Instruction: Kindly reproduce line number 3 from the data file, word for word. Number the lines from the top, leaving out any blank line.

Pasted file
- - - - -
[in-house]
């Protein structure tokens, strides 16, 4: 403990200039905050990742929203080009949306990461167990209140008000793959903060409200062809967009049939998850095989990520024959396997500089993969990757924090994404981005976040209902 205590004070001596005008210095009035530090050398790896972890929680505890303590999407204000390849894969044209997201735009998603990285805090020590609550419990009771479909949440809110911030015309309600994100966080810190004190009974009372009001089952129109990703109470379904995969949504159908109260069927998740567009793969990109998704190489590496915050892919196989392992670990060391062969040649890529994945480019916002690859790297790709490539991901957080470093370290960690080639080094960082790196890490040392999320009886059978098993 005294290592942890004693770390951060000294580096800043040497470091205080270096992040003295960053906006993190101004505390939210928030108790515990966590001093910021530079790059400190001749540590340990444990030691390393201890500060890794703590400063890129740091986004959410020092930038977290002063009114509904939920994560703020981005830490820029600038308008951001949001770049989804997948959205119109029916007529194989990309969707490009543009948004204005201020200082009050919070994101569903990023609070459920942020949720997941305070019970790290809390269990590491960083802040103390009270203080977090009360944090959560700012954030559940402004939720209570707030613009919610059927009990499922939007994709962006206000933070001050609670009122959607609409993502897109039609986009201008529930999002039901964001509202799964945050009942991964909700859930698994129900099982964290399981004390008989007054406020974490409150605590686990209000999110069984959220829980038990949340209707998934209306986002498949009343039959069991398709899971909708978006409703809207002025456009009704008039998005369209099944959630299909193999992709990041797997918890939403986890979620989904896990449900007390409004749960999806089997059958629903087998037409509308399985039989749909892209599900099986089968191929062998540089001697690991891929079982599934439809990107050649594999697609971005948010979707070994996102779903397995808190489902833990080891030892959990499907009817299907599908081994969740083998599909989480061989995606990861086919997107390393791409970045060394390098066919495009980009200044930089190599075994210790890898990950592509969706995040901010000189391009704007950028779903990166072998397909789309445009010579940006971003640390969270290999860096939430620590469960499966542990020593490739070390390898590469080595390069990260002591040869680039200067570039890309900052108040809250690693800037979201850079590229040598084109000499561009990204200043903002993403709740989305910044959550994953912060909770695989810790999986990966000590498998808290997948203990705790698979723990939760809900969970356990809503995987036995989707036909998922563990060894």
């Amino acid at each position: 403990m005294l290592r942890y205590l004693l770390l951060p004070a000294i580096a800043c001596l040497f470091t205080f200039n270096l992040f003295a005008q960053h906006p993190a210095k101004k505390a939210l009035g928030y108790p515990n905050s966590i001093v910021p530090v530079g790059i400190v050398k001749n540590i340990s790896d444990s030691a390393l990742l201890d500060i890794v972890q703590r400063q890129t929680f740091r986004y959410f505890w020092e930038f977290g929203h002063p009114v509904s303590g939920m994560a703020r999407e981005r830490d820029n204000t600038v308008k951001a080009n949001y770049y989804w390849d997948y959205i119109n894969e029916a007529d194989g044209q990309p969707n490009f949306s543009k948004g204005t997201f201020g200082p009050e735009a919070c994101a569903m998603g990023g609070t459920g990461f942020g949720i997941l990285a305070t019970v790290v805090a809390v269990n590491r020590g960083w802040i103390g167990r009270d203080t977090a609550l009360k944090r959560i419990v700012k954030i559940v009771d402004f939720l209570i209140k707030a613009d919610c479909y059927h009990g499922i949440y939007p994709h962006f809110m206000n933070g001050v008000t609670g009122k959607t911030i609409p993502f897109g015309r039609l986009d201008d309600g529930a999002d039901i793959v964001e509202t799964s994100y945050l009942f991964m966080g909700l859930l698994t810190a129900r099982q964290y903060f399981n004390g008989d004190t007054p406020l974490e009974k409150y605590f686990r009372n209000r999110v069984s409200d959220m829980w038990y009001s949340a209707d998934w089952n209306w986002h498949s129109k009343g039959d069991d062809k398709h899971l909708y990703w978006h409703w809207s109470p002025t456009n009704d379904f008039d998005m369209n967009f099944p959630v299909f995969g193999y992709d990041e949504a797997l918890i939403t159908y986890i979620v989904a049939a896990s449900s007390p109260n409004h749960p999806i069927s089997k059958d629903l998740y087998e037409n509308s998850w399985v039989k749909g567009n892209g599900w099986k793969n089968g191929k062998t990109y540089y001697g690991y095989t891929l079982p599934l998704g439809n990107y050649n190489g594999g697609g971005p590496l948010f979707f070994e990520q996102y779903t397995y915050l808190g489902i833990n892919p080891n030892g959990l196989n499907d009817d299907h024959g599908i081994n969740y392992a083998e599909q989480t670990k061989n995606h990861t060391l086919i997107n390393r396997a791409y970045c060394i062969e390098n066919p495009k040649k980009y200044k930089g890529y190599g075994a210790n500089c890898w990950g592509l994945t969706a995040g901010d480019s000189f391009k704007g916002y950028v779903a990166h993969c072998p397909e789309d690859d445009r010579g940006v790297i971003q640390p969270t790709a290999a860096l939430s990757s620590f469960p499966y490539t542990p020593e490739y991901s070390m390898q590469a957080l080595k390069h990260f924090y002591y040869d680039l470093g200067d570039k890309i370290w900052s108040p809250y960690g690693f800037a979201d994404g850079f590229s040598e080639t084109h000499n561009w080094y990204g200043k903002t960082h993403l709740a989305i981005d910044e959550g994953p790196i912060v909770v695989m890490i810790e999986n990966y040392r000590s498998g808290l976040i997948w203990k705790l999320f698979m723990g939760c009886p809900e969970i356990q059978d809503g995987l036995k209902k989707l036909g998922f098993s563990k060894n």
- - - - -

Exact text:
């Amino acid at each position: 403990m005294l290592r942890y205590l004693l770390l951060p004070a000294i580096a800043c001596l040497f470091t205080f200039n270096l992040f003295a005008q960053h906006p993190a210095k101004k505390a939210l009035g928030y108790p515990n905050s966590i001093v910021p530090v530079g790059i400190v050398k001749n540590i340990s790896d444990s030691a390393l990742l201890d500060i890794v972890q703590r400063q890129t929680f740091r986004y959410f505890w020092e930038f977290g929203h002063p009114v509904s303590g939920m994560a703020r999407e981005r830490d820029n204000t600038v308008k951001a080009n949001y770049y989804w390849d997948y959205i119109n894969e029916a007529d194989g044209q990309p969707n490009f949306s543009k948004g204005t997201f201020g200082p009050e735009a919070c994101a569903m998603g990023g609070t459920g990461f942020g949720i997941l990285a305070t019970v790290v805090a809390v269990n590491r020590g960083w802040i103390g167990r009270d203080t977090a609550l009360k944090r959560i419990v700012k954030i559940v009771d402004f939720l209570i209140k707030a613009d919610c479909y059927h009990g499922i949440y939007p994709h962006f809110m206000n933070g001050v008000t609670g009122k959607t911030i609409p993502f897109g015309r039609l986009d201008d309600g529930a999002d039901i793959v964001e509202t799964s994100y945050l009942f991964m966080g909700l859930l698994t810190a129900r099982q964290y903060f399981n004390g008989d004190t007054p406020l974490e009974k409150y605590f686990r009372n209000r999110v069984s409200d959220m829980w038990y009001s949340a209707d998934w089952n209306w986002h498949s129109k009343g039959d069991d062809k398709h899971l909708y990703w978006h409703w809207s109470p002025t456009n009704d379904f008039d998005m369209n967009f099944p959630v299909f995969g193999y992709d990041e949504a797997l918890i939403t159908y986890i979620v989904a049939a896990s449900s007390p109260n409004h749960p999806i069927s089997k059958d629903l998740y087998e037409n509308s998850w399985v039989k749909g567009n892209g599900w099986k793969n089968g191929k062998t990109y540089y001697g690991y095989t891929l079982p599934l998704g439809n990107y050649n190489g594999g697609g971005p590496l948010f979707f070994e990520q996102y779903t397995y915050l808190g489902i833990n892919p080891n030892g959990l196989n499907d009817d299907h024959g599908i081994n969740y392992a083998e599909q989480t670990k061989n995606h990861t060391l086919i997107n390393r396997a791409y970045c060394i062969e390098n066919p495009k040649k980009y200044k930089g890529y190599g075994a210790n500089c890898w990950g592509l994945t969706a995040g901010d480019s000189f391009k704007g916002y950028v779903a990166h993969c072998p397909e789309d690859d445009r010579g940006v790297i971003q640390p969270t790709a290999a860096l939430s990757s620590f469960p499966y490539t542990p020593e490739y991901s070390m390898q590469a957080l080595k390069h990260f924090y002591y040869d680039l470093g200067d570039k890309i370290w900052s108040p809250y960690g690693f800037a979201d994404g850079f590229s040598e080639t084109h000499n561009w080094y990204g200043k903002t960082h993403l709740a989305i981005d910044e959550g994953p790196i912060v909770v695989m890490i810790e999986n990966y040392r000590s498998g808290l976040i997948w203990k705790l999320f698979m723990g939760c009886p809900e969970i356990q059978d809503g995987l036995k209902k989707l036909g998922f098993s563990k060894n």